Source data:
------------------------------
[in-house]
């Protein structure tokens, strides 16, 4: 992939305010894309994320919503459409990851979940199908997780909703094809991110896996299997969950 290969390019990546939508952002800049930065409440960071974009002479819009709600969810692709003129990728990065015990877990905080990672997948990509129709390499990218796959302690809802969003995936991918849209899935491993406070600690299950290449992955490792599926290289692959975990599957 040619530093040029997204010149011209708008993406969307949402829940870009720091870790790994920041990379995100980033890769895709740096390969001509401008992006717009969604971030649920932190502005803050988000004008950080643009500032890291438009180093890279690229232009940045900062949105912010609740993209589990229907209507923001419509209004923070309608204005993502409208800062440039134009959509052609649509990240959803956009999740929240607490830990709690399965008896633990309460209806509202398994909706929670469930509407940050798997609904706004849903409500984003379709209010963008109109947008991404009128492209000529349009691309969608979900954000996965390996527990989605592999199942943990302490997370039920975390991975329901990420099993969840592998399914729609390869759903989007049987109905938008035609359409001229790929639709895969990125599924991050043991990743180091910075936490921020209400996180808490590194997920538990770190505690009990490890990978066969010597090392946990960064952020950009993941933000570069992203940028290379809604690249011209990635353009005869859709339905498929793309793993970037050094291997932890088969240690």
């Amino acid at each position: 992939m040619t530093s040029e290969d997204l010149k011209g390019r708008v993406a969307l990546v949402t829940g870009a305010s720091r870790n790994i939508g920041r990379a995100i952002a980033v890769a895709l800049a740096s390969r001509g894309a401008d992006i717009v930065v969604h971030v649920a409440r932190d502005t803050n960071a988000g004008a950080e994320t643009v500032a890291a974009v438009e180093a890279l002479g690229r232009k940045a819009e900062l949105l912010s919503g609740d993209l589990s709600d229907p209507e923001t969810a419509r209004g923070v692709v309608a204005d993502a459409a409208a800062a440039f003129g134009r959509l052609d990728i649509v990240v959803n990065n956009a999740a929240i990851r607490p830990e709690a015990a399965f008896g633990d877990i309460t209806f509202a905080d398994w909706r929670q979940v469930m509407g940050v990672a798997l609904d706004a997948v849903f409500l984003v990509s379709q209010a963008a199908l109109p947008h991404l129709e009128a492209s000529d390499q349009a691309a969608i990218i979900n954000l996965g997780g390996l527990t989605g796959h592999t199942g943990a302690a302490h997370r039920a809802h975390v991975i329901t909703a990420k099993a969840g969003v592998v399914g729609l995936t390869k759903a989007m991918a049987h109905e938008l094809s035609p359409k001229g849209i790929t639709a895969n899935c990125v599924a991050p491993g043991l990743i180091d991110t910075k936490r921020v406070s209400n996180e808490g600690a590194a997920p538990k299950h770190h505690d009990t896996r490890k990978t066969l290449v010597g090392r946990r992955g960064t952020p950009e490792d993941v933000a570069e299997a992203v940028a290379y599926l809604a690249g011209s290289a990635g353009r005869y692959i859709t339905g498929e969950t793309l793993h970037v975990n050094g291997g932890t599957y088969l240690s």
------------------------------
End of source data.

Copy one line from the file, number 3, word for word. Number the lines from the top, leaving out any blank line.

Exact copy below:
């Amino acid at each position: 992939m040619t530093s040029e290969d997204l010149k011209g390019r708008v993406a969307l990546v949402t829940g870009a305010s720091r870790n790994i939508g920041r990379a995100i952002a980033v890769a895709l800049a740096s390969r001509g894309a401008d992006i717009v930065v969604h971030v649920a409440r932190d502005t803050n960071a988000g004008a950080e994320t643009v500032a890291a974009v438009e180093a890279l002479g690229r232009k940045a819009e900062l949105l912010s919503g609740d993209l589990s709600d229907p209507e923001t969810a419509r209004g923070v692709v309608a204005d993502a459409a409208a800062a440039f003129g134009r959509l052609d990728i649509v990240v959803n990065n956009a999740a929240i990851r607490p830990e709690a015990a399965f008896g633990d877990i309460t209806f509202a905080d398994w909706r929670q979940v469930m509407g940050v990672a798997l609904d706004a997948v849903f409500l984003v990509s379709q209010a963008a199908l109109p947008h991404l129709e009128a492209s000529d390499q349009a691309a969608i990218i979900n954000l996965g997780g390996l527990t989605g796959h592999t199942g943990a302690a302490h997370r039920a809802h975390v991975i329901t909703a990420k099993a969840g969003v592998v399914g729609l995936t390869k759903a989007m991918a049987h109905e938008l094809s035609p359409k001229g849209i790929t639709a895969n899935c990125v599924a991050p491993g043991l990743i180091d991110t910075k936490r921020v406070s209400n996180e808490g600690a590194a997920p538990k299950h770190h505690d009990t896996r490890k990978t066969l290449v010597g090392r946990r992955g960064t952020p950009e490792d993941v933000a570069e299997a992203v940028a290379y599926l809604a690249g011209s290289a990635g353009r005869y692959i859709t339905g498929e969950t793309l793993h970037v975990n050094g291997g932890t599957y088969l240690s």